Starting off in early May in London, Ont., the famed silver rose made its way through the Battlefords June 7.
The Silver Rose Program started in 1960 and pays tribute to the Catholic saint, Our Lady of Guadalupe.
According to Catholic teaching, sometime in the 16 century in Mexico, a bishop was trying to determine where to erect a cathedral. The Virgin appears to a poor, but devout, Mexican native by the name of Juan Diego, and tells him to tell the bishop that this is where the temple should be built. Diego goes to the bishop, who twice throws Diego from his office, thinking him to be crazy. The second time, the bishop demands proof.
The Lady, now dubbed Our Lady of Guadalupe, appears once more to Diego, this time touching the earth and where she touches, roses spring up, impossible in the middle of December. Diego brings these roses to the bishop, who is even more astonished when the image of the Virgin appears on Diego's cloak.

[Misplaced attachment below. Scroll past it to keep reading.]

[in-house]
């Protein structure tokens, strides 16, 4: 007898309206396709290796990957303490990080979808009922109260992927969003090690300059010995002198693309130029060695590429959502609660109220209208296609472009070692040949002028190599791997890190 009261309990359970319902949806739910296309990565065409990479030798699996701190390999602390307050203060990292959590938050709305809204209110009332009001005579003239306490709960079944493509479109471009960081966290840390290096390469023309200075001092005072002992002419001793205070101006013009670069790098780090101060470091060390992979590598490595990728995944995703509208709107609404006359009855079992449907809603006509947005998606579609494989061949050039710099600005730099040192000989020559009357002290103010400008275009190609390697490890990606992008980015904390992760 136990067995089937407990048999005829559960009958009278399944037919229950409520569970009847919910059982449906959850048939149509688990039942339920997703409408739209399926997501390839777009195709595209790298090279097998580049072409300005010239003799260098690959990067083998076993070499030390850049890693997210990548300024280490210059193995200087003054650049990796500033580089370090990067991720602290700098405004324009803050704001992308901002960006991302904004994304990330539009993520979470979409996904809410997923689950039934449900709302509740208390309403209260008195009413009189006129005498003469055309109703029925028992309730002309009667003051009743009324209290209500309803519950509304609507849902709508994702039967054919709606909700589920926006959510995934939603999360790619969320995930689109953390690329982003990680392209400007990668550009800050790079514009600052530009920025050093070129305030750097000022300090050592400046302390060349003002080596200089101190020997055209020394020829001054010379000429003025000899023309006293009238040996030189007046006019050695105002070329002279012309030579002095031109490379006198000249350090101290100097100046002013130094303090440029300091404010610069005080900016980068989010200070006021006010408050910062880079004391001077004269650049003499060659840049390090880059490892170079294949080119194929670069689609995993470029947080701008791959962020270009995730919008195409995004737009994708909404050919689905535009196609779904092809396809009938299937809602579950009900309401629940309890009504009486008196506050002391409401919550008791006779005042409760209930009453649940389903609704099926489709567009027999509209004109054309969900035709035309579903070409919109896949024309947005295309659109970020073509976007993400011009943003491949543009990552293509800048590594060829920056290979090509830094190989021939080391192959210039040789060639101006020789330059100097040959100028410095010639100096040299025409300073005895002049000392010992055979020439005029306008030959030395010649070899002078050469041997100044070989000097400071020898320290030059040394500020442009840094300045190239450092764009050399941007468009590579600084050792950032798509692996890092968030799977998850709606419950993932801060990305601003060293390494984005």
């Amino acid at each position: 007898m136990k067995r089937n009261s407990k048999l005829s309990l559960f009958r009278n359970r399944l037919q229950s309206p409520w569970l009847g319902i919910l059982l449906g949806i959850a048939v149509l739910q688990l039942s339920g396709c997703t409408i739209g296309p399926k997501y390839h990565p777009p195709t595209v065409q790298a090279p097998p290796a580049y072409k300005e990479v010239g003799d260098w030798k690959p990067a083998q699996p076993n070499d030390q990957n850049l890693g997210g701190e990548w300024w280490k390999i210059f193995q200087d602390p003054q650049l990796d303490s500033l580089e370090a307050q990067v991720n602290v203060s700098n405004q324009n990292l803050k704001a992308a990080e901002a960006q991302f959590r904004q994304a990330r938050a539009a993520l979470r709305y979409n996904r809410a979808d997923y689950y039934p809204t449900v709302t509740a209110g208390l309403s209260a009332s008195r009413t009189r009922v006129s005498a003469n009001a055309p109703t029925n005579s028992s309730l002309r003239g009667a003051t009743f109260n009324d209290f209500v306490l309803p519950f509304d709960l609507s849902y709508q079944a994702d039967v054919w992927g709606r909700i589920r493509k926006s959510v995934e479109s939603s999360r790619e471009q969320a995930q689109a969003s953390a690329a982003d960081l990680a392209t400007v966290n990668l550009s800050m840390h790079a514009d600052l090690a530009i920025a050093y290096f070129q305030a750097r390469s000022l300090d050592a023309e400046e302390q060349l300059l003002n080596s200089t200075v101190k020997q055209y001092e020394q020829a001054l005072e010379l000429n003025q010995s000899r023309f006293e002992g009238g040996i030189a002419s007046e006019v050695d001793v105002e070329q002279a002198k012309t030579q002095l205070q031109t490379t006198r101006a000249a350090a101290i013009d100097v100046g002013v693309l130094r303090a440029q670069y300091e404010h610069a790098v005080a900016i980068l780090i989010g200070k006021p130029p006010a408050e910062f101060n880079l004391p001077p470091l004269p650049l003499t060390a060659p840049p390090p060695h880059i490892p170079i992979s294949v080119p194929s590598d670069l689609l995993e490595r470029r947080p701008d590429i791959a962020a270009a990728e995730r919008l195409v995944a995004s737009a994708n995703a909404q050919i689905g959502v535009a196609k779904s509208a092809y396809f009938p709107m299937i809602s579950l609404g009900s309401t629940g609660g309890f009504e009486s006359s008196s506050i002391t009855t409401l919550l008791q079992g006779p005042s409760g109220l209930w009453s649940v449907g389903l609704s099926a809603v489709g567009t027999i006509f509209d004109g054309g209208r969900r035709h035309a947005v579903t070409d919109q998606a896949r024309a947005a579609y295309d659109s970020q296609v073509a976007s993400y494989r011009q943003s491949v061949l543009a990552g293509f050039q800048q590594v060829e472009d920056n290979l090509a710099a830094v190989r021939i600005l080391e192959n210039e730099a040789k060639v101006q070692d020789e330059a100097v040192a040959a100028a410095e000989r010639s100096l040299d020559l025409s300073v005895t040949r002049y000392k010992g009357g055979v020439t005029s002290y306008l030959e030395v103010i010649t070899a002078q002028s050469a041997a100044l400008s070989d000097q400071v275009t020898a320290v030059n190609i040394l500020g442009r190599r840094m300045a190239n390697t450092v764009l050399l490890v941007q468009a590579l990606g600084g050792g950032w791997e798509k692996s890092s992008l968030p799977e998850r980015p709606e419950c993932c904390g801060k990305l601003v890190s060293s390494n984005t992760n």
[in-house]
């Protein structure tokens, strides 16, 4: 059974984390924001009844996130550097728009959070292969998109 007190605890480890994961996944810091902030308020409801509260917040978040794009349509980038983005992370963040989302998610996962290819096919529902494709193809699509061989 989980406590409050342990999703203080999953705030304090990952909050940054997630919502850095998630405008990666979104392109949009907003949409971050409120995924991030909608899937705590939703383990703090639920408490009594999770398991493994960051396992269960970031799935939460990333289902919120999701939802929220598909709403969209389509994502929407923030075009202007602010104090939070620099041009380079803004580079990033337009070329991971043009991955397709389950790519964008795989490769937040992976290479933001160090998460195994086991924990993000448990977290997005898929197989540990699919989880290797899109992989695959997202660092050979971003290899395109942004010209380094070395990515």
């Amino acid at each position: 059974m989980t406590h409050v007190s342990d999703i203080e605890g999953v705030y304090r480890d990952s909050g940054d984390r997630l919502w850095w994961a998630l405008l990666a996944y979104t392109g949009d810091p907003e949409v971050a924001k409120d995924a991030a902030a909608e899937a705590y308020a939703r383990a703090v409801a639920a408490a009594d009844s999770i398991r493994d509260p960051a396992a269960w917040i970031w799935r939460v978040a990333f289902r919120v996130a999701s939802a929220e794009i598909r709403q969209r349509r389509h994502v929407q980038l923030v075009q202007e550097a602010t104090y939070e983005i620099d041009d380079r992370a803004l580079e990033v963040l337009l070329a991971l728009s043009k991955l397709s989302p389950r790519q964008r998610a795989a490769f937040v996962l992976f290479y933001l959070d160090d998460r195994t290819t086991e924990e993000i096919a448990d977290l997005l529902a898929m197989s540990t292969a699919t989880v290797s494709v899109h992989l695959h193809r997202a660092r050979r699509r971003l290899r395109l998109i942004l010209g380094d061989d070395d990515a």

To honour the event, three silver roses, all made by the same jeweler, are run from different starting points, coming together in Texas to run over the International Bridge and be handed over to the Knights of Columbus in Monterrey, Mexico.
This year is the first time one of the three silver roses is passing through Canada. Along the way, the rose has made several stops at Catholic schools, allowing students the opportunity to participate in the running of the rose.
Denis Carignan, state advocate with the Knights of Columbus, said he feels honoured to be a part of the first Canadian run, and hopes it will be an annual occurrence.
"The students have probably heard of Our Lady of Guadalupe, but to actually participate in a run that goes through Canada, the United States, and into Mexico must make it more real and significant for them," he said.
"It is a thrill for us and for the young people who were involved in carrying the Silver Rose."
Cameron Nestor, a grade five student at St. Vital School, said the rose was heavier than he thought it would be, and the experience was fun.
"We got to miss class, and that was really neat," said Nestor.